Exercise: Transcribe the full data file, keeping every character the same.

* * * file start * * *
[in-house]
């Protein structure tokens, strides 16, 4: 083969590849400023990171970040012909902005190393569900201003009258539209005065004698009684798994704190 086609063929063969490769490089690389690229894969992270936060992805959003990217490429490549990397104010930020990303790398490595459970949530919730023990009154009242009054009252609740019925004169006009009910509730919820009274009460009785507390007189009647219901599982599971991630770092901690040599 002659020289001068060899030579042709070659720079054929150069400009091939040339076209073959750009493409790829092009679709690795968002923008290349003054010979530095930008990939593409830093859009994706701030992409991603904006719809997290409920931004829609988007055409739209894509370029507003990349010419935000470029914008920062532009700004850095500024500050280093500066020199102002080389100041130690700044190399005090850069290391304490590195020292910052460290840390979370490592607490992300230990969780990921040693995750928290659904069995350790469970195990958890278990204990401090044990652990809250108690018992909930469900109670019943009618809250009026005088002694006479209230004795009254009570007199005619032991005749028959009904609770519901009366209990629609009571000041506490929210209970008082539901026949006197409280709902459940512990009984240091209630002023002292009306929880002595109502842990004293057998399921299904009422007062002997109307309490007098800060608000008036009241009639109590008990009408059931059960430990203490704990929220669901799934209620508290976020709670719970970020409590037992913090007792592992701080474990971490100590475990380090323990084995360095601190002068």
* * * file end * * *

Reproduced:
[in-house]
């Protein structure tokens, strides 16, 4: 083969590849400023990171970040012909902005190393569900201003009258539209005065004698009684798994704190 086609063929063969490769490089690389690229894969992270936060992805959003990217490429490549990397104010930020990303790398490595459970949530919730023990009154009242009054009252609740019925004169006009009910509730919820009274009460009785507390007189009647219901599982599971991630770092901690040599 002659020289001068060899030579042709070659720079054929150069400009091939040339076209073959750009493409790829092009679709690795968002923008290349003054010979530095930008990939593409830093859009994706701030992409991603904006719809997290409920931004829609988007055409739209894509370029507003990349010419935000470029914008920062532009700004850095500024500050280093500066020199102002080389100041130690700044190399005090850069290391304490590195020292910052460290840390979370490592607490992300230990969780990921040693995750928290659904069995350790469970195990958890278990204990401090044990652990809250108690018992909930469900109670019943009618809250009026005088002694006479209230004795009254009570007199005619032991005749028959009904609770519901009366209990629609009571000041506490929210209970008082539901026949006197409280709902459940512990009984240091209630002023002292009306929880002595109502842990004293057998399921299904009422007062002997109307309490007098800060608000008036009241009639109590008990009408059931059960430990203490704990929220669901799934209620508290976020709670719970970020409590037992913090007792592992701080474990971490100590475990380090323990084995360095601190002068």